Students’ contributions that are not yet mathematically complete, precise, or correct are crucial for learning through classroom discussions. We aim to support teacher candidates (TCs) to see students’ ideas as evidence of sensemaking and to respond in ways that keep student thinking central to the discussion. Although approximations of practice are a promising pedagogy for supporting TCs’ learning, more research is needed to link features of approximations and TCs’ opportunities to learn. Using data from a multiyear collaboration across two institutions, we investigate the use of coached rehearsals and how the design feature of “planted errors” contributed to multiple components of teacher learning in part through the impact on key features of approximations of practice. Our findings illustrate the available opportunities for TCs to develop skill with a complex practice. These results offer implications for the design of approximations of practice and approaches to studying their role in teacher development.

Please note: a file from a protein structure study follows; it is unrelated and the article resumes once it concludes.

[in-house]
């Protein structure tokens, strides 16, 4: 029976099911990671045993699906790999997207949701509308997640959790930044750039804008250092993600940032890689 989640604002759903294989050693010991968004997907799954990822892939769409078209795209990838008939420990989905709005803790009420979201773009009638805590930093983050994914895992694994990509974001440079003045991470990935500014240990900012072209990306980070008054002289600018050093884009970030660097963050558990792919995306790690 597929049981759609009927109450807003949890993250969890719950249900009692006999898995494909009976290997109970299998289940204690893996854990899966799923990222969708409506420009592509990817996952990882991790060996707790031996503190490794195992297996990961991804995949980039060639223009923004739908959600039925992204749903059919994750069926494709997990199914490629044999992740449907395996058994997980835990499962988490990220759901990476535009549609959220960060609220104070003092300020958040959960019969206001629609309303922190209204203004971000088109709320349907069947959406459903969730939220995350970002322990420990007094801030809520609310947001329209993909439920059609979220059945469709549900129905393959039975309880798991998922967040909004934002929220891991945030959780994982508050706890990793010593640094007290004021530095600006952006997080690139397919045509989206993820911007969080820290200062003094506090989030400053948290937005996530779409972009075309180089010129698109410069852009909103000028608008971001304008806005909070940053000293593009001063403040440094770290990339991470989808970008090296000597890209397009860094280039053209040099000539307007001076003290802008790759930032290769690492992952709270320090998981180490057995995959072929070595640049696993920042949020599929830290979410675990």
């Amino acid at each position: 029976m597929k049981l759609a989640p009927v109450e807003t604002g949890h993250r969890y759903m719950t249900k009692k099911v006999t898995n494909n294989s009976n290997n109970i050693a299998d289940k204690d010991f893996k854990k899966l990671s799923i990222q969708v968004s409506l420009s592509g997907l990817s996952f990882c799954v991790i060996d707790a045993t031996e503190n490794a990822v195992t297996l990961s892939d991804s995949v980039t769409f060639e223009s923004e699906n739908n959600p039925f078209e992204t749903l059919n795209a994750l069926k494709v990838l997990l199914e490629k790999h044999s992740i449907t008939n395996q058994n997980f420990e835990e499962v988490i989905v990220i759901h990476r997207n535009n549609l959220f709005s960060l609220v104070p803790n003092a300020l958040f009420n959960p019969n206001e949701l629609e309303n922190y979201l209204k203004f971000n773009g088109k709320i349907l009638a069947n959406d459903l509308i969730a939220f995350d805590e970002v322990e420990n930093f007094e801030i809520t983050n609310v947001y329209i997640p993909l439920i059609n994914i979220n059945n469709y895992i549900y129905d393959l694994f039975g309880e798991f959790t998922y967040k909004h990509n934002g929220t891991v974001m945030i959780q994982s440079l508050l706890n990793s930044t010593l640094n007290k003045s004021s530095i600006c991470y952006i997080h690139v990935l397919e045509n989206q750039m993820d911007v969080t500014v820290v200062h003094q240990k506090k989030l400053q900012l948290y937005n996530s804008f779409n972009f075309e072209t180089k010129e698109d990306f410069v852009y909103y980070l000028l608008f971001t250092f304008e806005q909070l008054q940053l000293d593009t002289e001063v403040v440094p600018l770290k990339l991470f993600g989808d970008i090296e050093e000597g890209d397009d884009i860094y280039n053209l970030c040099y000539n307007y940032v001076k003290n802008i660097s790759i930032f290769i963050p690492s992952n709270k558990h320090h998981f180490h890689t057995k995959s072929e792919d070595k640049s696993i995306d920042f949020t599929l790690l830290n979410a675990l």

Bibliographical notePublisher Copyright:
© 2020 American Association of Colleges for Teacher Education.
- approximations of practice
- coached rehearsals
- planted errors
- responding to errors
- secondary mathematics teacher candidate learning
- whole-class discussion